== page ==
Intense Conversation

So it’s been a while since I’ve written anything. My method up to this point has been to keep daily notes in my notebook (the paper kind) and then to write a blog entry using the notes and date it for the day the events actually happened. But I haven’t written anything at all in my book since coming to Varkala, and there are some things that don’t involve any specific day’s thoughts or actions, so…today is the 12th, and that’ll be the date on the blog entry.

We’ve had so many amazing conversations since moving here. One of the things I’d read more than once was that Indian people think nothing of coming up to you and starting up political, religious, and social-issue type conversations. James and I have had a few stunning examples of this, but it’s so incredibly common that I could call it typical of our Indian experience so far. The first question is where are you from, and that one comes in a myriad of formats. After that, all bets are off.

Two of the more in-depth conversations we’ve had occurred with small groups of young men. Exactly the people I feel like I have the least in common with, but these guys seem so much more idealistic, idea-oriented, passionate but non-judgemental, etc, etc than the bored kids who make me more uncomfortable than bad neighborhoods.

There were the chai boys – students of the Axis College for Economics and Commerce. I’ve mentioned them before. We talked while drinking Hasim’s chai on the corner opposite the small campus. The first day, we just got the basics – where are you from, what’s your name, do you like Bush.

Ugh. I’m really tired of that question. But I knew I was in for it when I left the US..

The second day we went to Hasim for chai, the boys were there again. The most voluble of them started pelting us with questions. He seemed to have put some thought into this, some version of “I wish I had said…” that was mostly about nuclear power (there’s a deal going on) and the economical repercussions of India getting in deep with the US for such a thing. He was way into nuclear power.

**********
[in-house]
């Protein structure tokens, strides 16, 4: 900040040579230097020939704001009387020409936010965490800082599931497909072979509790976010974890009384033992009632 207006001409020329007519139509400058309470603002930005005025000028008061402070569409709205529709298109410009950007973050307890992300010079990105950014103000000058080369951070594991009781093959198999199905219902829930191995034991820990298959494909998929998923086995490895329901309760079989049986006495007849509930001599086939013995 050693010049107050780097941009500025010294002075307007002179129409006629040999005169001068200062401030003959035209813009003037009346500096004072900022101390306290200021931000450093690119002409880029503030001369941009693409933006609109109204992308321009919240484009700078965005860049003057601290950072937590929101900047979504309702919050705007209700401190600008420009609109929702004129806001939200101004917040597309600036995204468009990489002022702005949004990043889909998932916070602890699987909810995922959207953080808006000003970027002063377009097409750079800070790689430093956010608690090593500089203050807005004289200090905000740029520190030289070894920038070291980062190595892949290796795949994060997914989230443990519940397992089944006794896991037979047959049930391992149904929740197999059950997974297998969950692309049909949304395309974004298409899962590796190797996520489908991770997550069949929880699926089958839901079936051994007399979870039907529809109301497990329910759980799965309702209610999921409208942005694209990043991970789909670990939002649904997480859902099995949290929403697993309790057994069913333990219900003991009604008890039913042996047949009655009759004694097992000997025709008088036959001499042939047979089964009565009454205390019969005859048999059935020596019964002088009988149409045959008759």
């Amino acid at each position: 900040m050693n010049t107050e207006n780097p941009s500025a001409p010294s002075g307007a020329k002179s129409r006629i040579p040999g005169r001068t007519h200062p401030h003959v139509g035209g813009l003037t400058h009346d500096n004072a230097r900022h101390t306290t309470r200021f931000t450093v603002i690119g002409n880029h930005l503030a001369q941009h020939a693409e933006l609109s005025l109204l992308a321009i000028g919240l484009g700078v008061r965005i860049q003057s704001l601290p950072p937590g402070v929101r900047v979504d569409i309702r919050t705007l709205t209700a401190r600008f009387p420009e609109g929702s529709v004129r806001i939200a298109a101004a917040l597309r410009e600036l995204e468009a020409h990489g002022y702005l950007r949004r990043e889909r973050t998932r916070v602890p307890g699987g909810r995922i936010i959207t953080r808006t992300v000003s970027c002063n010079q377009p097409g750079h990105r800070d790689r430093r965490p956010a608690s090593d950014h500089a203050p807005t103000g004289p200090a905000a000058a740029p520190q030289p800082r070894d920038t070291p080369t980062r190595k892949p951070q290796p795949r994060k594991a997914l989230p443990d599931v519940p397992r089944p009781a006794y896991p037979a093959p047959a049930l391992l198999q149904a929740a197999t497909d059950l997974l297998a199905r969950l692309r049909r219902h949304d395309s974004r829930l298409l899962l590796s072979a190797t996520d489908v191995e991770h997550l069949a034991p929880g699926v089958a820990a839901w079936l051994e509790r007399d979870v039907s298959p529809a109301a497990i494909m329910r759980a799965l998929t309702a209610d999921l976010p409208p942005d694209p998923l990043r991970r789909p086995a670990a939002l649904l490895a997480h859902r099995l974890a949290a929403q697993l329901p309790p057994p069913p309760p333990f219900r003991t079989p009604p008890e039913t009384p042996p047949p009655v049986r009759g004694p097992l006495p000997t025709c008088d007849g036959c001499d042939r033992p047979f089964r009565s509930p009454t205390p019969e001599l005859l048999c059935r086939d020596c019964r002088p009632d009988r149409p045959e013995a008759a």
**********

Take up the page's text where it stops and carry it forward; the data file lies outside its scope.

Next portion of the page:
(Most parts of India have “power shedding” – a half hour every single day where there is no power available in the grid. If you don’t have alternative power systems set up, you hang out in the dark or with a candle. And that’s on a good day. We spent one night in Varkala without power all night, which means that it gets muggy without the fan and the mosquitoes act up. Besides, we had washed some laundry in the shower bucket and that stuff did not want to get dry without the fan…)

Anyway, so nuclear power is popular. There are some concerned people, but it seems to be mostly people with alternative power systems. Ha. I wish everyone had solar panels and batteries! (At least batteries can be recycled – whatcha gonna do with the waste from the plants?)

But we had a rockin’ conversation on a subject that would have been avoided at most family gatherings, let alone with strangers at a roadside stand. Have I lived in a boring United States? Is there a US where these things happen?

Then in Varkala, we were sitting on the beach, desultorily shooting gorgeous pictures, relaxing in the presence of a slice of India. (Varkala didn’t feel like India for the most part. It felt like a carnival, with barkers and cutpurses everywhere. I didn’t really fear for my wallet any more there than in Delhi, nor did I have a harder time with the autorickshaw drivers. It just wasn’t, you know, Indian. Um. I guess I mean that it was overwhelmingly white. And that was during the off season.)